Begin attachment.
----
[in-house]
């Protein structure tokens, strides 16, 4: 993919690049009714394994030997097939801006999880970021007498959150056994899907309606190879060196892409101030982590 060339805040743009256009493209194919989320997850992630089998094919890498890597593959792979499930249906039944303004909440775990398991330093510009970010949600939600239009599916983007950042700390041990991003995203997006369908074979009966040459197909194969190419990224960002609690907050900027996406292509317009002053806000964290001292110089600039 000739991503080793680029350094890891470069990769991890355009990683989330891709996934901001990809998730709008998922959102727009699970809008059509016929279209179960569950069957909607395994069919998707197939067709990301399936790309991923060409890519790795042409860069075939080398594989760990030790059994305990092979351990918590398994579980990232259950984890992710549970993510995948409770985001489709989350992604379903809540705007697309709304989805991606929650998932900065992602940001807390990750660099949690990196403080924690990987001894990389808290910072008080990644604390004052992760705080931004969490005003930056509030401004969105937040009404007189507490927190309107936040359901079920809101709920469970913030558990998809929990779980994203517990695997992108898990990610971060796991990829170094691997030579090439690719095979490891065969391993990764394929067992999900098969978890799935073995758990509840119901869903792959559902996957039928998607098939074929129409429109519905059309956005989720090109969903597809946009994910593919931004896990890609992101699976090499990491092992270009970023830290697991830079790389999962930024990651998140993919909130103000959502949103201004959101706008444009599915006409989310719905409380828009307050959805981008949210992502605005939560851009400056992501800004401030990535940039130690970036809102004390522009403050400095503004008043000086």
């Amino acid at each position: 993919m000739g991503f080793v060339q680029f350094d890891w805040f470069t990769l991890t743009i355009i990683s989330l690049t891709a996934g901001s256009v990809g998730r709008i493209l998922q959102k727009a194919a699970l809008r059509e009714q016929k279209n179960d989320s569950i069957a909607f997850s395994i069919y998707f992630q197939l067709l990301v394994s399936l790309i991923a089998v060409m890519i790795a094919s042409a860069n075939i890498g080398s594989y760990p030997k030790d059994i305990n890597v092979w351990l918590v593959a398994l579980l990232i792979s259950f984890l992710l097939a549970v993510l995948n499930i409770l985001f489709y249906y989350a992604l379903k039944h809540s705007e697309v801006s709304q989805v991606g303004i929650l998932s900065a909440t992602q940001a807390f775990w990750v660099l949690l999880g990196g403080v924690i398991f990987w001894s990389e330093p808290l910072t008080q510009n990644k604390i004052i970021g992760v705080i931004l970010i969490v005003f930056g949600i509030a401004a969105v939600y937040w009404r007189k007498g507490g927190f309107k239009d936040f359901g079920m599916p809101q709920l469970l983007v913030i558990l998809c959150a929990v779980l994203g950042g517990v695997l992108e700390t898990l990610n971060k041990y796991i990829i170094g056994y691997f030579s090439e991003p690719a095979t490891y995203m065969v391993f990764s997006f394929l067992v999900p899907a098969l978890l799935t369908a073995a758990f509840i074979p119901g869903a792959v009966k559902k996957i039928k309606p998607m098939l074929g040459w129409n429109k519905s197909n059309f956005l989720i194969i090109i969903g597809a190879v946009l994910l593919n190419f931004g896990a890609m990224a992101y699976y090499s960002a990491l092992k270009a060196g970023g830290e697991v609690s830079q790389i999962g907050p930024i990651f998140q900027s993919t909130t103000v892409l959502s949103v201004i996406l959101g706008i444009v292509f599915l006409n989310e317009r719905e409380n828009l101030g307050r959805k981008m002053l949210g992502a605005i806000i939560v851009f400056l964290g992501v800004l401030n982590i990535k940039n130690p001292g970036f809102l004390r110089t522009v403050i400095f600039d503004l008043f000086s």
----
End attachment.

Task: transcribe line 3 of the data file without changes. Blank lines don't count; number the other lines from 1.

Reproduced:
């Amino acid at each position: 993919m000739g991503f080793v060339q680029f350094d890891w805040f470069t990769l991890t743009i355009i990683s989330l690049t891709a996934g901001s256009v990809g998730r709008i493209l998922q959102k727009a194919a699970l809008r059509e009714q016929k279209n179960d989320s569950i069957a909607f997850s395994i069919y998707f992630q197939l067709l990301v394994s399936l790309i991923a089998v060409m890519i790795a094919s042409a860069n075939i890498g080398s594989y760990p030997k030790d059994i305990n890597v092979w351990l918590v593959a398994l579980l990232i792979s259950f984890l992710l097939a549970v993510l995948n499930i409770l985001f489709y249906y989350a992604l379903k039944h809540s705007e697309v801006s709304q989805v991606g303004i929650l998932s900065a909440t992602q940001a807390f775990w990750v660099l949690l999880g990196g403080v924690i398991f990987w001894s990389e330093p808290l910072t008080q510009n990644k604390i004052i970021g992760v705080i931004l970010i969490v005003f930056g949600i509030a401004a969105v939600y937040w009404r007189k007498g507490g927190f309107k239009d936040f359901g079920m599916p809101q709920l469970l983007v913030i558990l998809c959150a929990v779980l994203g950042g517990v695997l992108e700390t898990l990610n971060k041990y796991i990829i170094g056994y691997f030579s090439e991003p690719a095979t490891y995203m065969v391993f990764s997006f394929l067992v999900p899907a098969l978890l799935t369908a073995a758990f509840i074979p119901g869903a792959v009966k559902k996957i039928k309606p998607m098939l074929g040459w129409n429109k519905s197909n059309f956005l989720i194969i090109i969903g597809a190879v946009l994910l593919n190419f931004g896990a890609m990224a992101y699976y090499s960002a990491l092992k270009a060196g970023g830290e697991v609690s830079q790389i999962g907050p930024i990651f998140q900027s993919t909130t103000v892409l959502s949103v201004i996406l959101g706008i444009v292509f599915l006409n989310e317009r719905e409380n828009l101030g307050r959805k981008m002053l949210g992502a605005i806000i939560v851009f400056l964290g992501v800004l401030n982590i990535k940039n130690p001292g970036f809102l004390r110089t522009v403050i400095f600039d503004l008043f000086s």